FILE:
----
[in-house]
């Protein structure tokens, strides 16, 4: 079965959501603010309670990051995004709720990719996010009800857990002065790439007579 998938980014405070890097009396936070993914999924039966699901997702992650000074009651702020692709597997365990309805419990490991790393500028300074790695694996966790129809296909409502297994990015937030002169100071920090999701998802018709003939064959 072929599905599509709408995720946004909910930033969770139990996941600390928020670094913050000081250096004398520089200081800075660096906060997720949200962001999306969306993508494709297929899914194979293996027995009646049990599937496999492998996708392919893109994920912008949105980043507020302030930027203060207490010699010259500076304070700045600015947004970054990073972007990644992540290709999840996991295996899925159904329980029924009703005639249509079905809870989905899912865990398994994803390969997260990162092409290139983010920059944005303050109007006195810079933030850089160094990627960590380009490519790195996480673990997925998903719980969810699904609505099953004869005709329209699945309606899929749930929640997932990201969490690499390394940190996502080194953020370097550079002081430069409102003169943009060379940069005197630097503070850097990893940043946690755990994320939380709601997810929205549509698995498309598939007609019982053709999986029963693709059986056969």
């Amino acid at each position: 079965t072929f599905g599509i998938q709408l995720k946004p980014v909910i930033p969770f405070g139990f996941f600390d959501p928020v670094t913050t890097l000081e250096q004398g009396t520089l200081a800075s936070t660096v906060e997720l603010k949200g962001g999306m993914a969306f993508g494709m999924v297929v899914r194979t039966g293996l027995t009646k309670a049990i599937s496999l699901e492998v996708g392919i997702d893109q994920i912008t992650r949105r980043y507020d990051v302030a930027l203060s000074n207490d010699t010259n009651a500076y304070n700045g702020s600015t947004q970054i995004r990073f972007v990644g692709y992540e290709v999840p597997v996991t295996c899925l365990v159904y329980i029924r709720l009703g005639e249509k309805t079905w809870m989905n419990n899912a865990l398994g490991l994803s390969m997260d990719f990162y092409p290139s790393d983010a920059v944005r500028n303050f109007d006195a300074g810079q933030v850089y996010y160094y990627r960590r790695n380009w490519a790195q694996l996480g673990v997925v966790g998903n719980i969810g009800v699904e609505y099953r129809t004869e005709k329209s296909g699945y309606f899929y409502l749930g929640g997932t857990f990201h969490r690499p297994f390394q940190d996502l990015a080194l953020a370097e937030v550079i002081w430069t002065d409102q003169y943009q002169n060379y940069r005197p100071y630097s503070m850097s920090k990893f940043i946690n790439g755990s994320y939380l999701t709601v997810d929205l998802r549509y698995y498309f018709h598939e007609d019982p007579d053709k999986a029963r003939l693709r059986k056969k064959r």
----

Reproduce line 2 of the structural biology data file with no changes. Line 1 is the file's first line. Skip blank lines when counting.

């Protein structure tokens, strides 16, 4: 079965959501603010309670990051995004709720990719996010009800857990002065790439007579 998938980014405070890097009396936070993914999924039966699901997702992650000074009651702020692709597997365990309805419990490991790393500028300074790695694996966790129809296909409502297994990015937030002169100071920090999701998802018709003939064959 072929599905599509709408995720946004909910930033969770139990996941600390928020670094913050000081250096004398520089200081800075660096906060997720949200962001999306969306993508494709297929899914194979293996027995009646049990599937496999492998996708392919893109994920912008949105980043507020302030930027203060207490010699010259500076304070700045600015947004970054990073972007990644992540290709999840996991295996899925159904329980029924009703005639249509079905809870989905899912865990398994994803390969997260990162092409290139983010920059944005303050109007006195810079933030850089160094990627960590380009490519790195996480673990997925998903719980969810699904609505099953004869005709329209699945309606899929749930929640997932990201969490690499390394940190996502080194953020370097550079002081430069409102003169943009060379940069005197630097503070850097990893940043946690755990994320939380709601997810929205549509698995498309598939007609019982053709999986029963693709059986056969």